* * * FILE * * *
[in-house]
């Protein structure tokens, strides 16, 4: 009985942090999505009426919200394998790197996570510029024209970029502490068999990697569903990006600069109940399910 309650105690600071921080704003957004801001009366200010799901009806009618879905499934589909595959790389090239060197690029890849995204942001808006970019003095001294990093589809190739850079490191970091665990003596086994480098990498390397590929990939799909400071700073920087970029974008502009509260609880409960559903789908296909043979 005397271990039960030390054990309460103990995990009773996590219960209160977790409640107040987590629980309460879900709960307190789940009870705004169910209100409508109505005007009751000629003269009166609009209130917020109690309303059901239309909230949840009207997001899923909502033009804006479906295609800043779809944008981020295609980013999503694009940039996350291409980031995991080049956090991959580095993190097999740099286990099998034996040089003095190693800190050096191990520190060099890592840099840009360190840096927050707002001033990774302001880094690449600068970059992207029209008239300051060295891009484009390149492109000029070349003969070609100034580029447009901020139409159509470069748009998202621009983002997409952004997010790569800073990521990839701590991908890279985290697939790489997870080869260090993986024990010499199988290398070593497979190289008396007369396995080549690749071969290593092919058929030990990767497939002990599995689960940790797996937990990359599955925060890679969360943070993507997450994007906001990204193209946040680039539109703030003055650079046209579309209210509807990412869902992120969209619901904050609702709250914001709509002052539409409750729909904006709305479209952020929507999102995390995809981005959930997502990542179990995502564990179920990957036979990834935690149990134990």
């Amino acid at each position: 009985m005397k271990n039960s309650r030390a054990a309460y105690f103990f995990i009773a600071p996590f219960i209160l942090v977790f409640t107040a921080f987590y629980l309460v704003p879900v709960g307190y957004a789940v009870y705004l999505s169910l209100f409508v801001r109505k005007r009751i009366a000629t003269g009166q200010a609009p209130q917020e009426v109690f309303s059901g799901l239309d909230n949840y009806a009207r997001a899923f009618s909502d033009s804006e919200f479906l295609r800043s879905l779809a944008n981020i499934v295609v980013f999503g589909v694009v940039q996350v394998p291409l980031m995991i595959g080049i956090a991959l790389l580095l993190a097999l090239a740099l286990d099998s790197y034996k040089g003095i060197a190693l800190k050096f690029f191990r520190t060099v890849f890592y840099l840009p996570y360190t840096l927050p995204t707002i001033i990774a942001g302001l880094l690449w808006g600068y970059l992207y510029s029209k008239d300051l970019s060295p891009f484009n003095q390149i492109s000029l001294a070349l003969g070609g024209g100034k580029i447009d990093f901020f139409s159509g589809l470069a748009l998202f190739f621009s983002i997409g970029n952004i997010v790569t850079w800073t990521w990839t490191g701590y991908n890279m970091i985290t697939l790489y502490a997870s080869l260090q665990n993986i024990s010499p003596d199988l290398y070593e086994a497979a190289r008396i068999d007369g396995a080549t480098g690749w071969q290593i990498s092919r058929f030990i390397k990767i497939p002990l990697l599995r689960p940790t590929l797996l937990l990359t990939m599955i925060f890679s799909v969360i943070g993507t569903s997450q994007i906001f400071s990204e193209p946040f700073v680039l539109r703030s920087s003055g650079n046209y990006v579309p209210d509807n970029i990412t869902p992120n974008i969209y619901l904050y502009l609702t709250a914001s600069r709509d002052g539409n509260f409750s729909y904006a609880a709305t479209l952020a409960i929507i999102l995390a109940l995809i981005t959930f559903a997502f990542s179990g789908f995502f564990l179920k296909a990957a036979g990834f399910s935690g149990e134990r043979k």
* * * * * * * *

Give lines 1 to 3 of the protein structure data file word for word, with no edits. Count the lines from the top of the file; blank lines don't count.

[in-house]
């Protein structure tokens, strides 16, 4: 009985942090999505009426919200394998790197996570510029024209970029502490068999990697569903990006600069109940399910 309650105690600071921080704003957004801001009366200010799901009806009618879905499934589909595959790389090239060197690029890849995204942001808006970019003095001294990093589809190739850079490191970091665990003596086994480098990498390397590929990939799909400071700073920087970029974008502009509260609880409960559903789908296909043979 005397271990039960030390054990309460103990995990009773996590219960209160977790409640107040987590629980309460879900709960307190789940009870705004169910209100409508109505005007009751000629003269009166609009209130917020109690309303059901239309909230949840009207997001899923909502033009804006479906295609800043779809944008981020295609980013999503694009940039996350291409980031995991080049956090991959580095993190097999740099286990099998034996040089003095190693800190050096191990520190060099890592840099840009360190840096927050707002001033990774302001880094690449600068970059992207029209008239300051060295891009484009390149492109000029070349003969070609100034580029447009901020139409159509470069748009998202621009983002997409952004997010790569800073990521990839701590991908890279985290697939790489997870080869260090993986024990010499199988290398070593497979190289008396007369396995080549690749071969290593092919058929030990990767497939002990599995689960940790797996937990990359599955925060890679969360943070993507997450994007906001990204193209946040680039539109703030003055650079046209579309209210509807990412869902992120969209619901904050609702709250914001709509002052539409409750729909904006709305479209952020929507999102995390995809981005959930997502990542179990995502564990179920990957036979990834935690149990134990």
């Amino acid at each position: 009985m005397k271990n039960s309650r030390a054990a309460y105690f103990f995990i009773a600071p996590f219960i209160l942090v977790f409640t107040a921080f987590y629980l309460v704003p879900v709960g307190y957004a789940v009870y705004l999505s169910l209100f409508v801001r109505k005007r009751i009366a000629t003269g009166q200010a609009p209130q917020e009426v109690f309303s059901g799901l239309d909230n949840y009806a009207r997001a899923f009618s909502d033009s804006e919200f479906l295609r800043s879905l779809a944008n981020i499934v295609v980013f999503g589909v694009v940039q996350v394998p291409l980031m995991i595959g080049i956090a991959l790389l580095l993190a097999l090239a740099l286990d099998s790197y034996k040089g003095i060197a190693l800190k050096f690029f191990r520190t060099v890849f890592y840099l840009p996570y360190t840096l927050p995204t707002i001033i990774a942001g302001l880094l690449w808006g600068y970059l992207y510029s029209k008239d300051l970019s060295p891009f484009n003095q390149i492109s000029l001294a070349l003969g070609g024209g100034k580029i447009d990093f901020f139409s159509g589809l470069a748009l998202f190739f621009s983002i997409g970029n952004i997010v790569t850079w800073t990521w990839t490191g701590y991908n890279m970091i985290t697939l790489y502490a997870s080869l260090q665990n993986i024990s010499p003596d199988l290398y070593e086994a497979a190289r008396i068999d007369g396995a080549t480098g690749w071969q290593i990498s092919r058929f030990i390397k990767i497939p002990l990697l599995r689960p940790t590929l797996l937990l990359t990939m599955i925060f890679s799909v969360i943070g993507t569903s997450q994007i906001f400071s990204e193209p946040f700073v680039l539109r703030s920087s003055g650079n046209y990006v579309p209210d509807n970029i990412t869902p992120n974008i969209y619901l904050y502009l609702t709250a914001s600069r709509d002052g539409n509260f409750s729909y904006a609880a709305t479209l952020a409960i929507i999102l995390a109940l995809i981005t959930f559903a997502f990542s179990g789908f995502f564990l179920k296909a990957a036979g990834f399910s935690g149990e134990r043979k």